Perhaps the oldest anecdote of violence and chess is the case of al Walid I (668-715) who was an Umayyad caliph who ruled from 705-715.  He was playing chess (shatranj) with one of his courtiers, who was a much stronger player than the Caliph, but was purposely making bad moves in order for the Caliph to win.  One day, the Caliph observed this and was highly offended.  He seized one of the heaviest chess pieces and hurled it at the courtier's head saying, `May evil befall thee, base sycophant!  Art thou in thy senses to play chess with me in this foolish manner?'  An Arabic manuscript says that the caliph broke his opponent's head with a blow with his firzan (equivalent to the modern Queen).
by gk (g k quattro due due sette "at" gmail.com) on Mon Feb 4th, 2013 at 04:45:38 PM EST
[ Parent ]
Speaking of the past, I believe American films really changed when Reagan came into office.  I remember how the movie Rambo was received.  People were shocked at the level of violence, and it was really a herald to a new epoch in American culture -  perhaps as a fantasy to help deal with the US' loss in Vietnam...

remember Reagan's rhetoric as well?  about a new day in America was it?

by stevesim on Wed Feb 6th, 2013 at 03:47:25 PM EST
[ Parent ]
reagan was the start of a terrible cycle in america, indeed every time i heard him say 'it's morning in america', i always heard it as 'it's mourning in america'.

bin going downhill ever since...

"We can all be prosperous but we can't all be rich." Ian Welsh

by melo (melometa4(at)gmail.com) on Wed Feb 6th, 2013 at 05:37:09 PM EST
[ Parent ]
Off the top of my head:
  • Straw Dogs - 1971
  • Last House on the Left - 1972
  • Death Wish - 1974
  • Texas Chainsaw Massacre - 1974
and then
* Rambo: First Blood - 1982
I guess Rambo brought it into the mainstream. The previous ones on the list could be considered vaguely Arty.

Ruthless Reviews has some good analysis of what makes an 80s action film

Big sweaty men! Big noisy guns! Dozens of people getting beaten and slaughtered-per scene! Entire cities razed to the ground! Liberal wimps beware as simple handguns become judge, jury and executioner!

The first Rambo is arguably liberal/progressive. The rest are conservative propaganda/fantasy.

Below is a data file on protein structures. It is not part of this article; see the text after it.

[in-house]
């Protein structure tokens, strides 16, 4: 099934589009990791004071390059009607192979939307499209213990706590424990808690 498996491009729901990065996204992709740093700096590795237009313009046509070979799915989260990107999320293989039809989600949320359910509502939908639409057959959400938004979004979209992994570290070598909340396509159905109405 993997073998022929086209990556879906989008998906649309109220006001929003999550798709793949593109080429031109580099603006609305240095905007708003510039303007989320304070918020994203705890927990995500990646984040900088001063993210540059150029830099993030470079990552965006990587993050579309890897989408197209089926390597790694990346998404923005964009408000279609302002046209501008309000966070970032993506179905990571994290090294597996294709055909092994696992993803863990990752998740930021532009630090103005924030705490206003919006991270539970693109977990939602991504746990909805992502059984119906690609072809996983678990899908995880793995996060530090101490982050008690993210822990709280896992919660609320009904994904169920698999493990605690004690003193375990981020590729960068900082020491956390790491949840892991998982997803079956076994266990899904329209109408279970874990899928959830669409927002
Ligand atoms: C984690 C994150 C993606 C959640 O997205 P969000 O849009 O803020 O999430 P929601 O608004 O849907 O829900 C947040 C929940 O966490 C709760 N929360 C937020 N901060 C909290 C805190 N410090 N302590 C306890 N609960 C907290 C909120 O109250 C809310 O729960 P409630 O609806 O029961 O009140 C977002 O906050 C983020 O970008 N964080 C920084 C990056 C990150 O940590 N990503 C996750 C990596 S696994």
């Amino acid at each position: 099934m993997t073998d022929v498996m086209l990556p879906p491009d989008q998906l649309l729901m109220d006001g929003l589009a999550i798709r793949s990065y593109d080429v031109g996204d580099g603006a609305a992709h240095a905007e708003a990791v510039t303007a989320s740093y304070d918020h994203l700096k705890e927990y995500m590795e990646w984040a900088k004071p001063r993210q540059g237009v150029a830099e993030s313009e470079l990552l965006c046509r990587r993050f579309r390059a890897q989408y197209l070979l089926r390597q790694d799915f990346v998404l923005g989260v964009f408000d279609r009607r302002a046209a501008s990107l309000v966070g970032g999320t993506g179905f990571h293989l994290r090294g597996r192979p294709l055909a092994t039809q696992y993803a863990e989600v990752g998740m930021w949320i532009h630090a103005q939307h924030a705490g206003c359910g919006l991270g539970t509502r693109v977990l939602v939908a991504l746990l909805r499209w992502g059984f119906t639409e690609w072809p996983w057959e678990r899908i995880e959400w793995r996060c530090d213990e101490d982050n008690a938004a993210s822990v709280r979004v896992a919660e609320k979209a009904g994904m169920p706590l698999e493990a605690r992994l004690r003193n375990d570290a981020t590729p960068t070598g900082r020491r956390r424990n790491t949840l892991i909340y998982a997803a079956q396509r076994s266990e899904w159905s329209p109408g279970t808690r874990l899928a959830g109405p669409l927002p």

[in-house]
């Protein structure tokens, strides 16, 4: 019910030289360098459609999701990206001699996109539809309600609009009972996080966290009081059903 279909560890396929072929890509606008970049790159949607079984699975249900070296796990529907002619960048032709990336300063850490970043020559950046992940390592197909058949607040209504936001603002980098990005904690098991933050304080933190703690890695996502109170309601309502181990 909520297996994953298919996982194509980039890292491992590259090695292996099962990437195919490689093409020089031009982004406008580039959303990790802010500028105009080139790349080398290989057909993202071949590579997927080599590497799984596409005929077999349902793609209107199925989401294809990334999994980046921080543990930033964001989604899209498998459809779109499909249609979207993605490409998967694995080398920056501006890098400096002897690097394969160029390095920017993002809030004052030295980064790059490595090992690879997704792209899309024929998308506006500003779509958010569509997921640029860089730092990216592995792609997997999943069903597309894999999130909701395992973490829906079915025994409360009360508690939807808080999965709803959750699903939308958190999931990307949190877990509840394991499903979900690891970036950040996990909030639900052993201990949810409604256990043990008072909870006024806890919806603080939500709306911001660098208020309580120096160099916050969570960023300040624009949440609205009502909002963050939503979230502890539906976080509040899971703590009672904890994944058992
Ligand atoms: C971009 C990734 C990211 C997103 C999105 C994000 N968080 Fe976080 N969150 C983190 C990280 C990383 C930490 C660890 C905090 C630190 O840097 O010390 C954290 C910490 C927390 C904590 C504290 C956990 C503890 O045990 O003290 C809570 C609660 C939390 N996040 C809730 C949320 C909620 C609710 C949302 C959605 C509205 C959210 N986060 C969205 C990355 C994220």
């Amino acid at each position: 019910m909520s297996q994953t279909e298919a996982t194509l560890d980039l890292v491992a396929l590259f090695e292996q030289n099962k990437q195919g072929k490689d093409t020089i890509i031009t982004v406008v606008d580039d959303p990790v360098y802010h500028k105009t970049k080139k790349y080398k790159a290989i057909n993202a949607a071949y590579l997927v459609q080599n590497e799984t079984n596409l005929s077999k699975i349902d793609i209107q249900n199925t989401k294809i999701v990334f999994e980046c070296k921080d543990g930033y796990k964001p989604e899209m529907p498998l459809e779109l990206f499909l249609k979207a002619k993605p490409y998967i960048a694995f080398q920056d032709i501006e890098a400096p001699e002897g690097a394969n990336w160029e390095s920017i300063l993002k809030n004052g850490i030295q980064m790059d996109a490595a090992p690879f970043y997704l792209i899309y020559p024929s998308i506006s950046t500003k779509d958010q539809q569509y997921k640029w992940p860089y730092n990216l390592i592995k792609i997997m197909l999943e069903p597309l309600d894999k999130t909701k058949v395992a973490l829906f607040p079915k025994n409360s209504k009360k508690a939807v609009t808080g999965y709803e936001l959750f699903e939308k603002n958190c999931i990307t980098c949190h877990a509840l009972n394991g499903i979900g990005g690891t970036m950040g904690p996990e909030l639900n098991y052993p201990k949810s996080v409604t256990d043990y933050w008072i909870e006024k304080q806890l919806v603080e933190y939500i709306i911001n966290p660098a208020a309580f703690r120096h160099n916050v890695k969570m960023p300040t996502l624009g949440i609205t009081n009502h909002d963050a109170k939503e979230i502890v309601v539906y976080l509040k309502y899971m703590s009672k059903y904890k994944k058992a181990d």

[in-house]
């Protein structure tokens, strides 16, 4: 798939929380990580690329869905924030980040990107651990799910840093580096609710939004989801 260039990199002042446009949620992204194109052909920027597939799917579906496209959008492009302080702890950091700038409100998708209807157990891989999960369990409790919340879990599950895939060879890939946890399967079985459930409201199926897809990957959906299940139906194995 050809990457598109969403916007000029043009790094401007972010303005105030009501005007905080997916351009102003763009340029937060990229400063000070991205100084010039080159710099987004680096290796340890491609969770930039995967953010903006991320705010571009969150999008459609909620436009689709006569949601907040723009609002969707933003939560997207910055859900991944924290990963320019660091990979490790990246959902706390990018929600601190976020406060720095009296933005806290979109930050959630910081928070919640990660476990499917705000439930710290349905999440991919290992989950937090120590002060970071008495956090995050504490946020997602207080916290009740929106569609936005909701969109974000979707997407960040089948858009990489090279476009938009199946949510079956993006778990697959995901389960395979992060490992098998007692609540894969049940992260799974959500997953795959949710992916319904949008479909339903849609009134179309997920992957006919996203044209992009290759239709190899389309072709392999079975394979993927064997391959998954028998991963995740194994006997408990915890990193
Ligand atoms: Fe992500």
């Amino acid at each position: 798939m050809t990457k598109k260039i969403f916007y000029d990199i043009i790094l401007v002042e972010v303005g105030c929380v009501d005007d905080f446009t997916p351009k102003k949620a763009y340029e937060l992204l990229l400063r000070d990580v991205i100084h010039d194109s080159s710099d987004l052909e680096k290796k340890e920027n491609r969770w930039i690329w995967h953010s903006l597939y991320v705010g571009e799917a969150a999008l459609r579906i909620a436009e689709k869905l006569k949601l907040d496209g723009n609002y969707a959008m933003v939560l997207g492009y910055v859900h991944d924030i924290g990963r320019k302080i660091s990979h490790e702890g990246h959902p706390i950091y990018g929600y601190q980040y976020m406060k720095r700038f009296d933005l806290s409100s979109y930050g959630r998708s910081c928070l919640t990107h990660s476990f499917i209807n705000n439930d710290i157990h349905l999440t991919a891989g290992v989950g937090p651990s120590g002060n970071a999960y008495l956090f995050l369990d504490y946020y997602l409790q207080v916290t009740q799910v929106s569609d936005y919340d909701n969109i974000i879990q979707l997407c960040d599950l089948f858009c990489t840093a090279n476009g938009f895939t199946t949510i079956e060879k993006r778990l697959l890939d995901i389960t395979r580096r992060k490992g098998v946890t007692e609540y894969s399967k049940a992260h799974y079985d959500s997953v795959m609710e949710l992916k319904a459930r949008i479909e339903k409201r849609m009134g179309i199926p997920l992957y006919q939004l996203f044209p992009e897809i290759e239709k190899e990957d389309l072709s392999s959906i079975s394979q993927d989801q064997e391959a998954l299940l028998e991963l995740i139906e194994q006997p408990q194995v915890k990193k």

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sapere aude

by Number 6 on Thu Feb 7th, 2013 at 06:38:34 AM EST
[ Parent ]
A Clockwork Orange (1971) was not an American production, but made by an American director.

There were people back then to complain loudly about violence in the movies.

by afew (afew(a in a circle)eurotrib_dot_com) on Thu Feb 7th, 2013 at 07:19:49 AM EST
[ Parent ]
Were there any guns in it?
by gk (g k quattro due due sette "at" gmail.com) on Thu Feb 7th, 2013 at 10:16:33 AM EST
[ Parent ]
Interesting point.
Don't recall any, with the possible exception of the cines used in the technique.


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sapere aude
by Number 6 on Thu Feb 7th, 2013 at 12:12:53 PM EST
[ Parent ]
There's always been a streak of genocide in harder SF.

It's difficult to take modern SF novels seriously unless at least a couple of planets are sterilised, and Space Marines™ are stomping everywhere.

Point being, the macho fantasy crap has deep roots.

I keep meaning to write a diary about the persistence of feudal cultures in 'modern' SF.

There are progressive alternatives, mostly written by feminists. But in the mainstream there's a constant stream of traders/gun monkeys/mercenaries/princelings and the like.

by ThatBritGuy (thatbritguy (at) googlemail.com) on Thu Feb 7th, 2013 at 09:10:28 AM EST
[ Parent ]
The sense of the sf genre has changed over time.

It used to be for people who liked science (that was my case anyway, in the 60s and 70s). But that's gone and forgotten (I date it from Starwars, in which there is no science whatsoever). Now, I suspect, it's a refuge for people who want politically-incorrect stories.

It is rightly acknowledged that people of faith have no monopoly of virtue - Queen Elizabeth II

by eurogreen on Thu Feb 7th, 2013 at 09:20:23 AM EST
[ Parent ]
There was always Heinlein doing libertarian SF. And a lot of older space opera was pretty much just 'America in Space - fuck yeah!'

I hear Star Trek is immensely popular with the US military - perhaps because all that noble humanitarianism in the TV shows is how they like to see themselves.

But it's interesting how much 50s SF was about telepathy, precognition, and other mental superpowers. That's almost gone now.

Star Wars was the cross-over point between speculative-imagination SF and blowing-shit-up-in-space SF. It had military elements, and mental superpowers, and princes and princesses, and a mercenary or two. But basically it was hatin-on-the-government made widescreen.